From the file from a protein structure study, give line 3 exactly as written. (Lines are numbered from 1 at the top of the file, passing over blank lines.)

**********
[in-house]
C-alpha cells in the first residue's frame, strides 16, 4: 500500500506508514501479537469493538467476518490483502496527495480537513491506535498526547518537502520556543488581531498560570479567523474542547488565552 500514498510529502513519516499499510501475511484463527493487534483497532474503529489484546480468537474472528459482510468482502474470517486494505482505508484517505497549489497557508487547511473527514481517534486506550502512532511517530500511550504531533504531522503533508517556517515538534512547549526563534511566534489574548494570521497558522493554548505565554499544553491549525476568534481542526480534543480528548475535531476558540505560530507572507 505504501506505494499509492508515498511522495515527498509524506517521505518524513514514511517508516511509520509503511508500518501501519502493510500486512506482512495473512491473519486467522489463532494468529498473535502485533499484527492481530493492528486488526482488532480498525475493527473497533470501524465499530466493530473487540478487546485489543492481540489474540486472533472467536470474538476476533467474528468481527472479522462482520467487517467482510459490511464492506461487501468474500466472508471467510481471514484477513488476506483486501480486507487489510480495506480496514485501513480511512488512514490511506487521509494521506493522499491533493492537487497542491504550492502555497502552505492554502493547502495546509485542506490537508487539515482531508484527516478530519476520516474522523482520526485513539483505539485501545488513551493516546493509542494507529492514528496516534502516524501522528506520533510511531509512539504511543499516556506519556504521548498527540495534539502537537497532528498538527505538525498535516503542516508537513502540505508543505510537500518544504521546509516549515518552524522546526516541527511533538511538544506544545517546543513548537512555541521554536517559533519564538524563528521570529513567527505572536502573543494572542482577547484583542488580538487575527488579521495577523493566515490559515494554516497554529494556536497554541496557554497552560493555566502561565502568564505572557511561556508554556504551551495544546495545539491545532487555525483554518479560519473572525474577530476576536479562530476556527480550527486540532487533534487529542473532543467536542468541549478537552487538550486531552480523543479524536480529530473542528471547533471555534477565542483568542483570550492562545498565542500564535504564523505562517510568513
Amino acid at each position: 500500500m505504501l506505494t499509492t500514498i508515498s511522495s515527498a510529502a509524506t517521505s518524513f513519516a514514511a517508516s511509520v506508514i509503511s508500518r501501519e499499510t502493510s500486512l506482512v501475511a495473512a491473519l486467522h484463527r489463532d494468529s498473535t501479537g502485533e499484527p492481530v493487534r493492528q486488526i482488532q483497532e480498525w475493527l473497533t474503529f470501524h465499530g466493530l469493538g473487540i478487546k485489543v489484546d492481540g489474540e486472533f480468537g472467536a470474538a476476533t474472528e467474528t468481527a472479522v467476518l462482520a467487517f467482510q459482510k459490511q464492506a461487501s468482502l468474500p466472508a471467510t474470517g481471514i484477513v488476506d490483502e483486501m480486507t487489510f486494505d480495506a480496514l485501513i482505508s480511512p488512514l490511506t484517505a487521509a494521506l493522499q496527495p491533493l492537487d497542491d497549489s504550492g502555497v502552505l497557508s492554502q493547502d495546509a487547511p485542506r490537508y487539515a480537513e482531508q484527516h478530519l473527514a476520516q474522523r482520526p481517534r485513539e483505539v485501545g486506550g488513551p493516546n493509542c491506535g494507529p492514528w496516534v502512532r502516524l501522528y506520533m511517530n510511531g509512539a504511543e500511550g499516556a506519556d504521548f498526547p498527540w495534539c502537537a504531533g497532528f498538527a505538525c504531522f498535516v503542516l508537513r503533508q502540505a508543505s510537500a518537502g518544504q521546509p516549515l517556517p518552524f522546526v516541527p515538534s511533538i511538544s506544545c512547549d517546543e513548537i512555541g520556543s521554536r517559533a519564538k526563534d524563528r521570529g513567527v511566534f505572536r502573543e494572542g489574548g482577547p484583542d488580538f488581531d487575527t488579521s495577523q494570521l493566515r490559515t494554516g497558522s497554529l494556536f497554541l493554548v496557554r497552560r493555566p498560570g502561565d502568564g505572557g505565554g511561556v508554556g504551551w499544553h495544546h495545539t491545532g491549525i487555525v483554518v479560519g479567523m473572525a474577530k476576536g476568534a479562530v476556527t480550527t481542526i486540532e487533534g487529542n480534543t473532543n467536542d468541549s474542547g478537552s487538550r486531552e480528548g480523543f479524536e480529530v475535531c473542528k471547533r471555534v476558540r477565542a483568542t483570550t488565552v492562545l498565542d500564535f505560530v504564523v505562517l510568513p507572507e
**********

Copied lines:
Amino acid at each position: 500500500m505504501l506505494t499509492t500514498i508515498s511522495s515527498a510529502a509524506t517521505s518524513f513519516a514514511a517508516s511509520v506508514i509503511s508500518r501501519e499499510t502493510s500486512l506482512v501475511a495473512a491473519l486467522h484463527r489463532d494468529s498473535t501479537g502485533e499484527p492481530v493487534r493492528q486488526i482488532q483497532e480498525w475493527l473497533t474503529f470501524h465499530g466493530l469493538g473487540i478487546k485489543v489484546d492481540g489474540e486472533f480468537g472467536a470474538a476476533t474472528e467474528t468481527a472479522v467476518l462482520a467487517f467482510q459482510k459490511q464492506a461487501s468482502l468474500p466472508a471467510t474470517g481471514i484477513v488476506d490483502e483486501m480486507t487489510f486494505d480495506a480496514l485501513i482505508s480511512p488512514l490511506t484517505a487521509a494521506l493522499q496527495p491533493l492537487d497542491d497549489s504550492g502555497v502552505l497557508s492554502q493547502d495546509a487547511p485542506r490537508y487539515a480537513e482531508q484527516h478530519l473527514a476520516q474522523r482520526p481517534r485513539e483505539v485501545g486506550g488513551p493516546n493509542c491506535g494507529p492514528w496516534v502512532r502516524l501522528y506520533m511517530n510511531g509512539a504511543e500511550g499516556a506519556d504521548f498526547p498527540w495534539c502537537a504531533g497532528f498538527a505538525c504531522f498535516v503542516l508537513r503533508q502540505a508543505s510537500a518537502g518544504q521546509p516549515l517556517p518552524f522546526v516541527p515538534s511533538i511538544s506544545c512547549d517546543e513548537i512555541g520556543s521554536r517559533a519564538k526563534d524563528r521570529g513567527v511566534f505572536r502573543e494572542g489574548g482577547p484583542d488580538f488581531d487575527t488579521s495577523q494570521l493566515r490559515t494554516g497558522s497554529l494556536f497554541l493554548v496557554r497552560r493555566p498560570g502561565d502568564g505572557g505565554g511561556v508554556g504551551w499544553h495544546h495545539t491545532g491549525i487555525v483554518v479560519g479567523m473572525a474577530k476576536g476568534a479562530v476556527t480550527t481542526i486540532e487533534g487529542n480534543t473532543n467536542d468541549s474542547g478537552s487538550r486531552e480528548g480523543f479524536e480529530v475535531c473542528k471547533r471555534v476558540r477565542a483568542t483570550t488565552v492562545l498565542d500564535f505560530v504564523v505562517l510568513p507572507e